But at least the English and, as landing approaches, Welsh fields do not unfurl in that uniform German rapeseed yellow, but are green, like the Dutch ones. Ah, hedge-fringed green! Ah, over to the left and far ahead, the sea; ahead, Wales! As the plane dips down gently into this green, the Severn windingly approaches, the funnel of the Bristol Channel opens up. To the north of it lies Wales, to the south Devon. Diving into this green, submerging. Traveller’s pipe dream. Travelling and wishing, wishing and travelling: one and the same. Cardiff airport lies ahead, and the young Arab in front of me, who had paid no attention to the fields, the scenery, below, once again wordlessly exchanges glances and gestures with his fellow passenger, once again takes his mobile phone out of his pocket and films the landing, films the airport buildings and terrain as it quickly moves into view; he keeps filming until the plane swivels round into its parking position. Some are interested in trains, others in ships, others in airports, so what? Does our history spoil the view? Even if we ourselves were not involved in the past present? Does the present also spoil the view? Even if we ourselves are not involved in the present present, but just want to pursue our goals? Is the din of the present leading us straight into paranoia? Why can’t it be fended off, the present? Hey, Captain Kirk, why aren’t the deflector shields working?!
At the baggage carousel, the artificial community of the plane dissolves, everyone takes their suitcase and goes out to set foot on Welsh soil. The early summer warmth of the mainland has yet to reach Wales; a stiff breeze is blowing. A sign at the airport building announces: Croeso i Gaerdydd.
In the middle of the afternoon traffic jam the bus inches forward towards Cardiff Central Station. Hesitatingly it conquers a bit of road—which is already lined with signs for the European Champions’ final, and of course it’s Real Madrid who’s playing, this time against Juventus—the bus stops again, then it flies along freely, only to hit the pack of traffic again. It’s a race in which attempts at escape are pointless, as the result is clear from the outset: everyone will arrive at the same time. That’s good, because it makes for a slow convergence after the swift skip of an hour from mainland to island, when entire countries and cities like Amsterdam or London drift away beneath the plane. A bit of a stroll to let the soul catch up.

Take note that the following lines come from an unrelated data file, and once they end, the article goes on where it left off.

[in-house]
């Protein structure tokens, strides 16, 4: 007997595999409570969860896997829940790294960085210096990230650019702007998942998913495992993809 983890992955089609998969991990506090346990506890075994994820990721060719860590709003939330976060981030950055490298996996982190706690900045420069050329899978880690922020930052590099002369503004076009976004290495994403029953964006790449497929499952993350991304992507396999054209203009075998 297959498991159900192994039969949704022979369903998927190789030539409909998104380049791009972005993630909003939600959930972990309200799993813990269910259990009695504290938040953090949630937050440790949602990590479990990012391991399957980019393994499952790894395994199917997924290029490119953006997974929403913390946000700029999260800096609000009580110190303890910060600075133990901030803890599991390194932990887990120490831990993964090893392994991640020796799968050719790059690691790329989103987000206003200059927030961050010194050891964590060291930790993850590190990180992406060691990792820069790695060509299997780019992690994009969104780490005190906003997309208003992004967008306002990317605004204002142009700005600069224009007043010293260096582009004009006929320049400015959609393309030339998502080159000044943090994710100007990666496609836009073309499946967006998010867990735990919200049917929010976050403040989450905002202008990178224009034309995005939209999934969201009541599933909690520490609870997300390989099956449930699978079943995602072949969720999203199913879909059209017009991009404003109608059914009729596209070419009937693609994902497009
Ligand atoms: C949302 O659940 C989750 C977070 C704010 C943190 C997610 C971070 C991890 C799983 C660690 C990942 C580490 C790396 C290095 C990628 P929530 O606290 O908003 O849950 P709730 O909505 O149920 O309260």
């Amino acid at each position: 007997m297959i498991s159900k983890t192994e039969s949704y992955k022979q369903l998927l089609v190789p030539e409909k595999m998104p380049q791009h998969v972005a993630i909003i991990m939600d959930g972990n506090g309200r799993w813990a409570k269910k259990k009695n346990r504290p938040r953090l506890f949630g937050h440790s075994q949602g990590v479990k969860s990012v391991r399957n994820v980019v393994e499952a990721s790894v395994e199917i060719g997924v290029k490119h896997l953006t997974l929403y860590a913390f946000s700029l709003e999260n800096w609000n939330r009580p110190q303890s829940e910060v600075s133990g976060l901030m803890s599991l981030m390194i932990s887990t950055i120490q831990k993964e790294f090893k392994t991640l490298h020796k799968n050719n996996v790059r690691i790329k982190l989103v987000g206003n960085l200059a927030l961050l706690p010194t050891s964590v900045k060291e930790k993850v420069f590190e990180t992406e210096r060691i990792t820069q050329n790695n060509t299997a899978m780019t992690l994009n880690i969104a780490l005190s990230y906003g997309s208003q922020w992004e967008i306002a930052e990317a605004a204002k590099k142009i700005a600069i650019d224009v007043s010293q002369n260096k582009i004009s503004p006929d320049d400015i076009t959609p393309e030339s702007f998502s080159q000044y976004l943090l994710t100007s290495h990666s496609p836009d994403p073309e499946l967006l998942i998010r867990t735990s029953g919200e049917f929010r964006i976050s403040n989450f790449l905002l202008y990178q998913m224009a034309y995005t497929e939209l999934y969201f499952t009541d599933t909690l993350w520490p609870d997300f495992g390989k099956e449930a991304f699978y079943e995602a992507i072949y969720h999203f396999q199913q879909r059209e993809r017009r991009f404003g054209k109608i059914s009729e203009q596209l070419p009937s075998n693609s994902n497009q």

At Cardiff Central, platform four is overcrowded. Opposite on platform three, a poster can be made out—Richard Strauss, Der Rosenkavalier. Announcements in English and Welsh echo over the heads of those who wait. The Great Western Railway train arrives, everyone takes a seat and we’re off into the countryside via Neath and Bridgend to Swansea. An acquaintance of my Swansea friend once overheard a conversation on the bus from Pontardawe to Swansea (supposedly around 2004), in which someone made a joke about Swansea as ‘Bangladesh”, which the other person, however, didn’t immediately understand. Until then, migration was primarily from Asia, but the current ethnic cityscape is so diverse that the joke would no longer make any sense.
Ethnic groups in Swansea today come from all corners of the Earth. In the county town of the German region where I live, people have begun calling the road that connects the welfare office with the mass accommodation centre housing the migrants who arrived during the last couple of years, Ramadan Road. And on the edge of the small town where I grew up there was a street of bungalow-style houses, built after the war: that was New Delhi. A small settlement outside the city surrounded by fields was called New Russia. And it seemed obvious to everyone that the remote houses of a nearby village couldn’t be called anything other than Korea. References to geography used to reflect social remoteness; those ‘out there’ were also often socially marginalised. Little has changed in this respect. You end up dragging stuff like that around with you in your invisible luggage, without remembering ever having packed it. It only takes one word and out it jumps from the dark corners of discarded junk and joins in interpreting the world.
Syniadau uchelgeisiol, awdurdodol a mentrus.